The connection in people's minds between air pollution and urban development is getting stronger in Fresno.
This summer, the City of Fresno settled a lawsuit filed by clean air advocates over the city's general plan. The city agreed to take a number of steps to encourage development that is less automobile-dependent than past projects, and the city committed $1 million to the effort.
The settlement requires that the city collect information on development, transportation and air quality, and then make planning decisions using that information, said Patience Milrod, the Fresno attorney who represented a collection of medical professionals who filed the lawsuit.
"At this point, our general plan is a data-free document on questions related to air quality and transportation. It doesn't in any way marry those two," Milrod said. The city's commitment in the settlement, she said, "is not going to fix everything, but it's long overdue."
Fresno Development Department Director Nick Yovino did not characterize his general plan as "data free." For him, the settlement is only the next step in a major growth policy shift. The general plan, which the City Council adopted in November 2002 after years of debate and one major restart, places 80% of the city's growth through 2025 within the existing sphere of influence (see CP&DR Local Watch
, September 2000). The plan provides for only one significant outward growth area, southeast of the city. The plan emphasizes infill development, new mixed-use centers, and vertical growth along Highway 41 through the heart of the city.
"The settlement, for us, is to follow through with the commitment we made in November," when the general plan was adopted, Yovino said. The city began setting aside money for general plan implementation two years ago, and the settlement ensures the money gets spent as promised, he said.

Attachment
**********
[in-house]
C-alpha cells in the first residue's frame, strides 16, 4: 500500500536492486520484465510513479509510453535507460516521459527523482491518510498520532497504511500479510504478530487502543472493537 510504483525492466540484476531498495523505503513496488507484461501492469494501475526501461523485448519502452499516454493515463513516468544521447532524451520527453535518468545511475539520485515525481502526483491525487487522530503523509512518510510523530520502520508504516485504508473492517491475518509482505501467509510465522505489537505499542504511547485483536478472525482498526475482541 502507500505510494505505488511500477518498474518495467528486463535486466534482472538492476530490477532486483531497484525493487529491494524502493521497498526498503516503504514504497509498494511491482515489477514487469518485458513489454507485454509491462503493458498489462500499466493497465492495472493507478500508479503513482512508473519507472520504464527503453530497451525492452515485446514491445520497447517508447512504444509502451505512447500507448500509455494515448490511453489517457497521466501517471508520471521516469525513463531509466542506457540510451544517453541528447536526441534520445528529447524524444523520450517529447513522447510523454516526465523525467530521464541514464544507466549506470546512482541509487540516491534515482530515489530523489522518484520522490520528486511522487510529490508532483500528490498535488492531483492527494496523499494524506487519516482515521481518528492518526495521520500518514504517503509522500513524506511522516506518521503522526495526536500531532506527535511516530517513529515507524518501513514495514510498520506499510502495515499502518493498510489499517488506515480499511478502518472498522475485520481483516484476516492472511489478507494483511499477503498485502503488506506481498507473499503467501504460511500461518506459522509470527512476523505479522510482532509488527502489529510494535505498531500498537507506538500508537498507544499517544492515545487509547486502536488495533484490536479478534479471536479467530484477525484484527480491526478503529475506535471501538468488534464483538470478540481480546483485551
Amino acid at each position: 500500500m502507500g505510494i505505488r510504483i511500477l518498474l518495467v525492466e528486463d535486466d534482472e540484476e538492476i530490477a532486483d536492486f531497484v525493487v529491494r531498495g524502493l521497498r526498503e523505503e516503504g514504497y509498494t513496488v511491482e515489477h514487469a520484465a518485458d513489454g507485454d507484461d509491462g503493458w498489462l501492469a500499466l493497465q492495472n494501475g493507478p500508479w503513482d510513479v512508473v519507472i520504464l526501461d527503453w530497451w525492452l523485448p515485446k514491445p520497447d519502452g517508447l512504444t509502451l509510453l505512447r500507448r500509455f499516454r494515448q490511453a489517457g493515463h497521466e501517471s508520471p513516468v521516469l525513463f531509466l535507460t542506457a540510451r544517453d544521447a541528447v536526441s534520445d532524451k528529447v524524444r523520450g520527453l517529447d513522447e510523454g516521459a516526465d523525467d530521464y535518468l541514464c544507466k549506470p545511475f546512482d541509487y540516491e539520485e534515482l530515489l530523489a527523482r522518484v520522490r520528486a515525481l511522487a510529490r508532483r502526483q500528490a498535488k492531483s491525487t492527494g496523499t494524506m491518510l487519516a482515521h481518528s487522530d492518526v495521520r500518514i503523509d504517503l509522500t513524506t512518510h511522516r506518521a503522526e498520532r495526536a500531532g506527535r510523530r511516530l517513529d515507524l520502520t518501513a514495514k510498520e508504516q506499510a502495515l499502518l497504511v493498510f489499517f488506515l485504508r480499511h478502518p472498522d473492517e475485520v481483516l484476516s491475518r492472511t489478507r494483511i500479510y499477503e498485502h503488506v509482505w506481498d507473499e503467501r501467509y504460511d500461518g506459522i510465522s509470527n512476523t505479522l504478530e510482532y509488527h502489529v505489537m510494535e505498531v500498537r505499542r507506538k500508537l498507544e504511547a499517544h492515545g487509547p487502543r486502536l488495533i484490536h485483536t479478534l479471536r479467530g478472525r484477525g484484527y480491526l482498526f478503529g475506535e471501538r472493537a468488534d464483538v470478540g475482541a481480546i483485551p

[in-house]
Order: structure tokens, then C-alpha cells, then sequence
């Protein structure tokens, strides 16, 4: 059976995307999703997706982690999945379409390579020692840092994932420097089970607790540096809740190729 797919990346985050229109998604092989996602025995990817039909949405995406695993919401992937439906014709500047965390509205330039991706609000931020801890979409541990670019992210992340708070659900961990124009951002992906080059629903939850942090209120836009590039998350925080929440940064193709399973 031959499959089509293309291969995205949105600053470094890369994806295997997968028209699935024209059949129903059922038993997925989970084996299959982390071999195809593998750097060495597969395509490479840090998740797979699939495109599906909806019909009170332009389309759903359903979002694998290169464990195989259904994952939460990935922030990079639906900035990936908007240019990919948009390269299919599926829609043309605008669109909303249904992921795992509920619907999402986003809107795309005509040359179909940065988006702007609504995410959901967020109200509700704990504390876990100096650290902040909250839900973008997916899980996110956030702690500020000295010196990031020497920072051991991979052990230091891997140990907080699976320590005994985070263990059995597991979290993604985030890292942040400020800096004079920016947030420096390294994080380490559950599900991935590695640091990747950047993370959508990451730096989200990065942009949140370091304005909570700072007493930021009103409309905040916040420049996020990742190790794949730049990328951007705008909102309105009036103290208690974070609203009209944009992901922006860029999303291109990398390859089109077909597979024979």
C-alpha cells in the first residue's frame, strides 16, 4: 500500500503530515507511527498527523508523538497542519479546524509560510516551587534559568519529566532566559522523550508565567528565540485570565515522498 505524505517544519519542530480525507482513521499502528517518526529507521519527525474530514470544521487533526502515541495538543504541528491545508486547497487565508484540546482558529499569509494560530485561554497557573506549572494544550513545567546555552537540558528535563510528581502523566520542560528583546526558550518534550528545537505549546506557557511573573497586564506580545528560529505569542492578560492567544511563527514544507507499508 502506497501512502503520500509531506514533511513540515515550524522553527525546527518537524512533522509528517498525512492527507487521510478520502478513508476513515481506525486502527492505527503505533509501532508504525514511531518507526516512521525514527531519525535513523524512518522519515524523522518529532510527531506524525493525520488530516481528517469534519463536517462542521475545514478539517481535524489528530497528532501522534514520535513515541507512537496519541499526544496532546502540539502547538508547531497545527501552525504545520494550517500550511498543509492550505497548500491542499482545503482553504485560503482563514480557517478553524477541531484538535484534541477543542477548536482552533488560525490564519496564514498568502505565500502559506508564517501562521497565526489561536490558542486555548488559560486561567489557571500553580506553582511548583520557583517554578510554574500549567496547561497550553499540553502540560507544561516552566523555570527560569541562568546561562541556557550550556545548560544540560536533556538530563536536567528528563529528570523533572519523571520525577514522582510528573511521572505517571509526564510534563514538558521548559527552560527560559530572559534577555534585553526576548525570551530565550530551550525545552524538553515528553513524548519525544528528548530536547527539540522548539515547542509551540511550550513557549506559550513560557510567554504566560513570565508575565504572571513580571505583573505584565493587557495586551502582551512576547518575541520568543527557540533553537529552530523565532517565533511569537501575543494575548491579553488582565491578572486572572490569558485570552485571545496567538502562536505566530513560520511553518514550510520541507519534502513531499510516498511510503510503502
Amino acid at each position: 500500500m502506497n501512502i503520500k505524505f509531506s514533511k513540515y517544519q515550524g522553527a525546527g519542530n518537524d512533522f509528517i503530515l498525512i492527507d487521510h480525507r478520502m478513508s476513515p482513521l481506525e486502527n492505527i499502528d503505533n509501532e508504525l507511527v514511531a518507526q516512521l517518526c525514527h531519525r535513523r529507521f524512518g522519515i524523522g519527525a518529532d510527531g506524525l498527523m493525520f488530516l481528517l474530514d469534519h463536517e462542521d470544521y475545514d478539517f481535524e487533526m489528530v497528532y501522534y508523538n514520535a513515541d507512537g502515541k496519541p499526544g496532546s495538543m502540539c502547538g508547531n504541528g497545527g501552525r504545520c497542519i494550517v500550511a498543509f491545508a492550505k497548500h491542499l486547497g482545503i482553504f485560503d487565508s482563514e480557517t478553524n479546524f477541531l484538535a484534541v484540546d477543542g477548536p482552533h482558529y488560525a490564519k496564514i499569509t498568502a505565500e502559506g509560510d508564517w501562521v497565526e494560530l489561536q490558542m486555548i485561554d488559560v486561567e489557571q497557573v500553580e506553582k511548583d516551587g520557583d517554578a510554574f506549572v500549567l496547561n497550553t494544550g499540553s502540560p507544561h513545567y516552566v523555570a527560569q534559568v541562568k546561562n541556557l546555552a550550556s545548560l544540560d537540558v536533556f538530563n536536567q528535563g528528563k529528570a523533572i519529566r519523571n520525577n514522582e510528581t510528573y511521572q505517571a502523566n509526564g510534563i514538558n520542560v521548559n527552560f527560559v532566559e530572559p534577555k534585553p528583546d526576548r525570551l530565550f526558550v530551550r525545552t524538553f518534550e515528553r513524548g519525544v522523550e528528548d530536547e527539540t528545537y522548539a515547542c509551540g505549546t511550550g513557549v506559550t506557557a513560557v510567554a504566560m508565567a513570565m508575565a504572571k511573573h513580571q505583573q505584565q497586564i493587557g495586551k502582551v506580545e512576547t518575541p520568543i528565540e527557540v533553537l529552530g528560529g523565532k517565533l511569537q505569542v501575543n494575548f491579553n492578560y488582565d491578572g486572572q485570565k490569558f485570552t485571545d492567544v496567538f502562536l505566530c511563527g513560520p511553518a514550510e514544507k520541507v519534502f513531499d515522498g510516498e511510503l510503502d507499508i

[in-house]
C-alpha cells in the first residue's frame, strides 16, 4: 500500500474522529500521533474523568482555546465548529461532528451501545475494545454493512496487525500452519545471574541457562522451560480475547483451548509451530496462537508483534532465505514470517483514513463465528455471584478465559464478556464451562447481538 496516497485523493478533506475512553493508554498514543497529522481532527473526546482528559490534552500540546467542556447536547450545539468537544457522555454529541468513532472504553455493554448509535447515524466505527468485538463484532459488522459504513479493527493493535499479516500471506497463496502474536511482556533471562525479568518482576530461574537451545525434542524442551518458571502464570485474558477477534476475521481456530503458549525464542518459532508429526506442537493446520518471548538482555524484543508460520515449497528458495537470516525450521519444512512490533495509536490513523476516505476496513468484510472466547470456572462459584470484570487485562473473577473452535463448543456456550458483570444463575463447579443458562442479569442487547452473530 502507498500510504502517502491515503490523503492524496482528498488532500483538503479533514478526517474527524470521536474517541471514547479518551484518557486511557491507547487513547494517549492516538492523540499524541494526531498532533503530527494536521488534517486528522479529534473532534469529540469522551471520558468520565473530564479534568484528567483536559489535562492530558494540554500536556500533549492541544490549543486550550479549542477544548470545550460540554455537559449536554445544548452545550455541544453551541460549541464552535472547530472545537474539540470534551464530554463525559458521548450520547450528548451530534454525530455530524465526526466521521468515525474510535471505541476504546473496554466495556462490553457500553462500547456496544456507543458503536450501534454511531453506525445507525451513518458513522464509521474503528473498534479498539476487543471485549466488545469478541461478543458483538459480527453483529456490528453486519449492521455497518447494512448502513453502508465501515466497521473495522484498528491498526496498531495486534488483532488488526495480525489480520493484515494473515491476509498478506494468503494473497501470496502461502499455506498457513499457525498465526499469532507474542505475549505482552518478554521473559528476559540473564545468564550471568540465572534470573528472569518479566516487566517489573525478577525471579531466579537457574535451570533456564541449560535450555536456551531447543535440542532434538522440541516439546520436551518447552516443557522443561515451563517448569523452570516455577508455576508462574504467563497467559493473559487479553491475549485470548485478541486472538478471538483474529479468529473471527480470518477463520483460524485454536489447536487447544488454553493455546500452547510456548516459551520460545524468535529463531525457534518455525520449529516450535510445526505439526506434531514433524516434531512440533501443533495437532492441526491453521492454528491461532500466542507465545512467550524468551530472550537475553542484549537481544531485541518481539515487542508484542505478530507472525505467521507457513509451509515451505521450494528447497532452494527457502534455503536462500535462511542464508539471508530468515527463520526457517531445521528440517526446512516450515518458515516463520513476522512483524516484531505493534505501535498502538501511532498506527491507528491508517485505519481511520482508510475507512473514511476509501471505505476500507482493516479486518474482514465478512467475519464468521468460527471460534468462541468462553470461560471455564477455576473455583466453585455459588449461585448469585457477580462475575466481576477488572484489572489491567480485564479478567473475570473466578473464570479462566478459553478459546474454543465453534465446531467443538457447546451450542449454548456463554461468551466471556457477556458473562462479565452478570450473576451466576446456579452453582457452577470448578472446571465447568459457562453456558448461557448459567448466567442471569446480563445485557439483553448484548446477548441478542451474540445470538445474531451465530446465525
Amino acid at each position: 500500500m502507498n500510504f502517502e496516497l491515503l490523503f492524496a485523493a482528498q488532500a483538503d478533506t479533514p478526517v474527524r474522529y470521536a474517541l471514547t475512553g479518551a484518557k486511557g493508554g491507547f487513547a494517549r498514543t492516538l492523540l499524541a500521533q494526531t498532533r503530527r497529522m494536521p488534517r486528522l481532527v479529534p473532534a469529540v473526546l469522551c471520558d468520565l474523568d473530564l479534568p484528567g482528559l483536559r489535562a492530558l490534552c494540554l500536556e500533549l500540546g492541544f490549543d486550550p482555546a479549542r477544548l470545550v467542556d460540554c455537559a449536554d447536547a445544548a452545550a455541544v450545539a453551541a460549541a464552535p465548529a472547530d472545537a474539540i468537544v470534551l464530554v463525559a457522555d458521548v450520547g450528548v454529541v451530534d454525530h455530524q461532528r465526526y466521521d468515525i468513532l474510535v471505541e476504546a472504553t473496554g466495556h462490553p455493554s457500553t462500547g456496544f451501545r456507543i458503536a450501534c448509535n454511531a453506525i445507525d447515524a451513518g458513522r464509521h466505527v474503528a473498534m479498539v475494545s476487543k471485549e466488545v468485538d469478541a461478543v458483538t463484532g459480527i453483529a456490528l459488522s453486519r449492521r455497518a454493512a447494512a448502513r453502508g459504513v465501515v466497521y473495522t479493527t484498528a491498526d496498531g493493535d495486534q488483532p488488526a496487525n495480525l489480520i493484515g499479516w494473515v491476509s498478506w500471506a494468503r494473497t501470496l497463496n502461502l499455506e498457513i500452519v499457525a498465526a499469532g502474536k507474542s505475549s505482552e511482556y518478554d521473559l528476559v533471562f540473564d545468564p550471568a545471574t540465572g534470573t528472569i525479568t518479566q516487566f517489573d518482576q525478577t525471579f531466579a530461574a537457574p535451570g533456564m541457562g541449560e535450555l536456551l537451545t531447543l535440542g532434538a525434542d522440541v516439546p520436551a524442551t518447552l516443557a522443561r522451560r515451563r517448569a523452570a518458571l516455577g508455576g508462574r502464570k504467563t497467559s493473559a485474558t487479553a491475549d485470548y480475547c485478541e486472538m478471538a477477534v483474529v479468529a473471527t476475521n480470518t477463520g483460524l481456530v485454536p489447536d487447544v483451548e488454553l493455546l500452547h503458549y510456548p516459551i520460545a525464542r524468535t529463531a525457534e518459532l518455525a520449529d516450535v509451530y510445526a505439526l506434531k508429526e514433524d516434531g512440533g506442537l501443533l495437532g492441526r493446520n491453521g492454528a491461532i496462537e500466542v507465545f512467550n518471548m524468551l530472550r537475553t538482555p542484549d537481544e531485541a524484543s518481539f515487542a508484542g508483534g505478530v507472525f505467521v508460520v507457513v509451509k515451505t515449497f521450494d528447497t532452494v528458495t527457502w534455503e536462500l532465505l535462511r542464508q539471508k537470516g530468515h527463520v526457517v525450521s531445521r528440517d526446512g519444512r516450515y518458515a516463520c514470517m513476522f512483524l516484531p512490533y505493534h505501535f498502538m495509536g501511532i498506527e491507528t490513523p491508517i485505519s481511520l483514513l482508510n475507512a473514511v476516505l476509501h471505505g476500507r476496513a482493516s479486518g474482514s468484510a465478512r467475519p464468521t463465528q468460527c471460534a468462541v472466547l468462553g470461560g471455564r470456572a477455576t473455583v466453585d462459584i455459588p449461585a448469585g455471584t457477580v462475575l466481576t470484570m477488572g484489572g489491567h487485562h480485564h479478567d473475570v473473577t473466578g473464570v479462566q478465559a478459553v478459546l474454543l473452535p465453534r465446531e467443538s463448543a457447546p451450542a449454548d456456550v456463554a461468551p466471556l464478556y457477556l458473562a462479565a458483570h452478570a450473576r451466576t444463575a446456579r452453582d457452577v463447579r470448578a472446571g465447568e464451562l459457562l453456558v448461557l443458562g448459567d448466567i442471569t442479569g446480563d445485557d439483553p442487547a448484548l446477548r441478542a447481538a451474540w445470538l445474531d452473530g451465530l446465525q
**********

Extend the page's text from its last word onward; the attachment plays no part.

"We've always had good plans. The problem has been implementing the plans," Yovino said.
The lawsuit was filed in December 2002 by a group called Medical Advocates for Healthy Air (MAHA). The lawsuit contended the general plan "pays only lip service to addressing this enormous and pervasive problem [of air quality], principally by listing certain policies and goals which are then left without identified implementation strategies, and without funding." Furthermore, the environmental impact report for the plan "failed to provide sufficient information to compare the project [the general plan] with a reasonable choice of alternatives."
The point of the lawsuit was to get the city to investigate transportation options other than private automobiles. "Maybe some of the alternatives are too expensive, but we don't know the cost because it wasn't analyzed," Dr. David Pepper, a member of MAHA, told the Fresno Bee
when the lawsuit was filed.
The lawsuit did not exactly receive a friendly reception at City Hall, but a number of city officials share the same goal as the litigants: Plan for the type of growth that gets people out of their cars. Thus, settlement talks began almost immediately.